Zoë Ryan, the John H. Bryan Chair and Curator of Architecture and Design at the Art Institute of Chicago, organizes the kind of mind-expanding, slam-dunk exhibitions—including Max Lamb: Exercises in Seating (2018) and the meta As Seen: Exhibitions that Made Architecture and Design History (2015)—that make me want to drop everything and fly to Chicago to see them. Her latest such project is In a Cloud, In a Wall, in a Chair, a show that explores the various experiences artists Clara Porset, Lola Álvarez Bravo, Anni Albers, Ruth Asawa, Cynthia Sargent, and Sheila Hicks had in Mexico between the 1940s and 1970s. It opens September 6 at the AIC, but I received the catalogue the other day in the post and was blown away. The volume, with its tactile cover material and a font made specifically for the exhibition and catalogue, is a design object in itself. The glossy pages of work by each artist in the show are icing on the cake.
Tiffany Jow, editorial director
Everything about the Italian fashion house’s new scent is divine: from the faceted, column-shaped green bottle (said to recall its ’90s-era fragrances) to the emerald-hued star-covered packaging (inspired by 14th-century Italian painter Giotto di Bondone’s frescoes in the Scrovegni Chapel) to the scent itself, a musky mix of Roman Chamomile, Indian Coral Jasmine, sandalwood, and cedarwood. It’s also Gucci’s first universal scent (for anyone) that’s meant to “transcend gender and time” and explore the power perfume has to conjure memories. Seems like the right thing to wear every day.
Lauren Mang, digital editor/special publications
By the end of summer, I always feel a little tired and very overstimulated. With so much brightness and so many colors abounding (from beach neons to the gorgeous regional blooms), there is nothing more relaxing to me than diving into a great novel. All of that glorious black and white—the more text the better. But as much as I am ready for fall, I still enjoy a great summer read, and I have found the one. Seattle-based writer Kira Jane Buxton released her debut novel earlier this month, and it is unlike any book I’ve ever encountered (and I am a voracious reader). First, it’s narrated by a trash-talking, Cheeto-loving crow who goes on a quest to save humanity after a zombie apocalypse sweeps the world. Second, Buxton’s writing is razor-sharp and foul-mouthed in a way that deftly walks the line between literary highs and low-brow depths. It’s laugh-out-loud, spit-out-your-coffee funny, and I already can’t wait for her next novel. Full disclosure: I met Kira about seven years ago at Hedgebrook’s VORTEXT workshop (basically a sleepaway camp for women writers on Whidbey Island) and she is as smart and hilarious as her writing. You will not regret picking up this book.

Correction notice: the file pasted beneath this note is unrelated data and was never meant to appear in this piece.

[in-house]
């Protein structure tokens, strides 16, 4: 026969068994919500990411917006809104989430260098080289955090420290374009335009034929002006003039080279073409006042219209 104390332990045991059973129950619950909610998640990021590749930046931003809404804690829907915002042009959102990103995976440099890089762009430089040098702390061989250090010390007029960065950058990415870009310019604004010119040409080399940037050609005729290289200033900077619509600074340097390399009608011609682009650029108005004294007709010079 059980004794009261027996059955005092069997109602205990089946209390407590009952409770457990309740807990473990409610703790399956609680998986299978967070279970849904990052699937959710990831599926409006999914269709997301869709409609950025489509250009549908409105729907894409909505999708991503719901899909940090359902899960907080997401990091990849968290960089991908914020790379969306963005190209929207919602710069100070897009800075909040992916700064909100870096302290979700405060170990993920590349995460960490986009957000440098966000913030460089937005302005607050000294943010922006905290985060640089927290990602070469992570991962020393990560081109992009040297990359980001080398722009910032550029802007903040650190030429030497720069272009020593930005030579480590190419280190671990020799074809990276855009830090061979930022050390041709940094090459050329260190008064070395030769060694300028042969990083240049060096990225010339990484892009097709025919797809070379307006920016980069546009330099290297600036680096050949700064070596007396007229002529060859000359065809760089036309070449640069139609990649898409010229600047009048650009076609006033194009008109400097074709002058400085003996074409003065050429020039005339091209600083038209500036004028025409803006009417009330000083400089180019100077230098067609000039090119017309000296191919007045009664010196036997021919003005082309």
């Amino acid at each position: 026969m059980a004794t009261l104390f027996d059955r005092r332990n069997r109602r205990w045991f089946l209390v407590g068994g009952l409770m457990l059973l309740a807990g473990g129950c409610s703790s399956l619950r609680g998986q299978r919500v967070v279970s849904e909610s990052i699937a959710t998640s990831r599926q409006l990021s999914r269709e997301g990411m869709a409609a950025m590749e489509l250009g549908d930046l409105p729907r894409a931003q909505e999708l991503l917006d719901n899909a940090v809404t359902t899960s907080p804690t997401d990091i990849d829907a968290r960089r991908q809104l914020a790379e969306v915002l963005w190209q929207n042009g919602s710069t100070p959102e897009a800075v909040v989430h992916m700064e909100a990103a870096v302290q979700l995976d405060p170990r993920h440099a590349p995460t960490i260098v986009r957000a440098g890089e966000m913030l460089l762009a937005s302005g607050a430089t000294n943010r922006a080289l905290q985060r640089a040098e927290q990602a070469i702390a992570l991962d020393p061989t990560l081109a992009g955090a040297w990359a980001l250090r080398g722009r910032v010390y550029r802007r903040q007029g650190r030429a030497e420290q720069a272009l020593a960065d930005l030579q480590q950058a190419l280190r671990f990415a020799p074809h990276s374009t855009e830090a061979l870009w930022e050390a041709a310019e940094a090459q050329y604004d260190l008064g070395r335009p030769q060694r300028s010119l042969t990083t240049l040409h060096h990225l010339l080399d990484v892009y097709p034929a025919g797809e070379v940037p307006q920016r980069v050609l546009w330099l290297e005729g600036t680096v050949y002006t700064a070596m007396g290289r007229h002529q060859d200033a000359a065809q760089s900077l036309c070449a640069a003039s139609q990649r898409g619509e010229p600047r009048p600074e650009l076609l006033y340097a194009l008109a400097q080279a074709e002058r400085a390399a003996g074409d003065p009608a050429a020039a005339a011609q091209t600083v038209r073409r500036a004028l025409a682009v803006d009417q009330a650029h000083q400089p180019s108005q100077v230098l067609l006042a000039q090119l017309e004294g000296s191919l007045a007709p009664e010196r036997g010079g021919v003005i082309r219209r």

Rachel Gallaher, senior editor
I was born in the late 1990s, so I’ve only experienced gaudy ’80s fashions at my local thrift store, in my parents’ photo albums, and in John Hughes movies. So when I saw the polka dot tulle tops, checkerboard tights, and body-hugging, hand-painted floral dresses from Stine Goya’s SS20 Collection during Copenhagen Fashion Week, I was ready to embrace the decade’s imminent revival. This season, the Danish designer, who founded her eponymous brand in 2006 and recently launched House of Goya, partnered with members of the dance community to capture the extravagance of Ballroom culture, as seen in the documentary Paris Is Burning and the 2016 film Kiki, which profiles young LGBT people of color participating in contemporary ball culture. Hosted in an old-school gymnasium, the makeshift catwalk was draped in colorful streamers and scattered with giant papier-mâché hands. Models of all shapes, sizes, and genders (who were all cast, in true 2019 fashion, using the Bumble app) strutted with fans and floral purses, and wrapped the show with a choreographed routine. It looked like the high school dance I wish I’d been asked to.
Claire Butwinick, assistant editor
The Best Things We Saw is a monthly roundup of places, spaces, and things that stopped GRAY staffers in their tracks. Herewith, our picks for the best of the best in August.